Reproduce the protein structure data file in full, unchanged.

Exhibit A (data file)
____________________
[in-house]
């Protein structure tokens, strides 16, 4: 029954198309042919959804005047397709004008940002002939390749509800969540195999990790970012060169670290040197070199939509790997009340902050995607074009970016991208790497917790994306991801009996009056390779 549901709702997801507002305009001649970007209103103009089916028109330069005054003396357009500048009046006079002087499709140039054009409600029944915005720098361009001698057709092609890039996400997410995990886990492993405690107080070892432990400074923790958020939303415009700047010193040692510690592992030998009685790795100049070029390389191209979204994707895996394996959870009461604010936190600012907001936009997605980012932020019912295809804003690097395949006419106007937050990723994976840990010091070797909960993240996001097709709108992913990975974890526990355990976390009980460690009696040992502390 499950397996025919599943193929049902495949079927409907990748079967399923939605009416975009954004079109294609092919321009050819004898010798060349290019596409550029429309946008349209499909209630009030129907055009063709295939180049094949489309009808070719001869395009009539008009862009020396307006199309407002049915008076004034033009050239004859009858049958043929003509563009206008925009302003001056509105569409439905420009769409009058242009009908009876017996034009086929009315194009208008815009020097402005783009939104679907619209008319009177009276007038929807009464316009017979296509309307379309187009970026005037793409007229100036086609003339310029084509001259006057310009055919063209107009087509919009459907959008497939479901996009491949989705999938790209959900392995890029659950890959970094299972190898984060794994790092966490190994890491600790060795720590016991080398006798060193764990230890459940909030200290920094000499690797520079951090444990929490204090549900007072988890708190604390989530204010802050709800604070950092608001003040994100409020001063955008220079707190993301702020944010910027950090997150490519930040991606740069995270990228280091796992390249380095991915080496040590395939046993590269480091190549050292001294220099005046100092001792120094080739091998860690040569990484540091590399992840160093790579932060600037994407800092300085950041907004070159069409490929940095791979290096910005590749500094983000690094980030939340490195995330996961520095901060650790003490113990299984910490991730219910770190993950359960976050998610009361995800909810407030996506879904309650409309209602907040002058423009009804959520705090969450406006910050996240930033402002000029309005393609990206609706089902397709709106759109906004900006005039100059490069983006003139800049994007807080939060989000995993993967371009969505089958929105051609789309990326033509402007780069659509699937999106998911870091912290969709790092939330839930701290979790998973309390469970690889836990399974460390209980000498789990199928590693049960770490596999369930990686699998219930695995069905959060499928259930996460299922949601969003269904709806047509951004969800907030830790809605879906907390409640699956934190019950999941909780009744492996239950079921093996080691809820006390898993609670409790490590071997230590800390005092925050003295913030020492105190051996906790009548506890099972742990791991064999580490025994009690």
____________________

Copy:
[in-house]
């Protein structure tokens, strides 16, 4: 029954198309042919959804005047397709004008940002002939390749509800969540195999990790970012060169670290040197070199939509790997009340902050995607074009970016991208790497917790994306991801009996009056390779 549901709702997801507002305009001649970007209103103009089916028109330069005054003396357009500048009046006079002087499709140039054009409600029944915005720098361009001698057709092609890039996400997410995990886990492993405690107080070892432990400074923790958020939303415009700047010193040692510690592992030998009685790795100049070029390389191209979204994707895996394996959870009461604010936190600012907001936009997605980012932020019912295809804003690097395949006419106007937050990723994976840990010091070797909960993240996001097709709108992913990975974890526990355990976390009980460690009696040992502390 499950397996025919599943193929049902495949079927409907990748079967399923939605009416975009954004079109294609092919321009050819004898010798060349290019596409550029429309946008349209499909209630009030129907055009063709295939180049094949489309009808070719001869395009009539008009862009020396307006199309407002049915008076004034033009050239004859009858049958043929003509563009206008925009302003001056509105569409439905420009769409009058242009009908009876017996034009086929009315194009208008815009020097402005783009939104679907619209008319009177009276007038929807009464316009017979296509309307379309187009970026005037793409007229100036086609003339310029084509001259006057310009055919063209107009087509919009459907959008497939479901996009491949989705999938790209959900392995890029659950890959970094299972190898984060794994790092966490190994890491600790060795720590016991080398006798060193764990230890459940909030200290920094000499690797520079951090444990929490204090549900007072988890708190604390989530204010802050709800604070950092608001003040994100409020001063955008220079707190993301702020944010910027950090997150490519930040991606740069995270990228280091796992390249380095991915080496040590395939046993590269480091190549050292001294220099005046100092001792120094080739091998860690040569990484540091590399992840160093790579932060600037994407800092300085950041907004070159069409490929940095791979290096910005590749500094983000690094980030939340490195995330996961520095901060650790003490113990299984910490991730219910770190993950359960976050998610009361995800909810407030996506879904309650409309209602907040002058423009009804959520705090969450406006910050996240930033402002000029309005393609990206609706089902397709709106759109906004900006005039100059490069983006003139800049994007807080939060989000995993993967371009969505089958929105051609789309990326033509402007780069659509699937999106998911870091912290969709790092939330839930701290979790998973309390469970690889836990399974460390209980000498789990199928590693049960770490596999369930990686699998219930695995069905959060499928259930996460299922949601969003269904709806047509951004969800907030830790809605879906907390409640699956934190019950999941909780009744492996239950079921093996080691809820006390898993609670409790490590071997230590800390005092925050003295913030020492105190051996906790009548506890099972742990791991064999580490025994009690």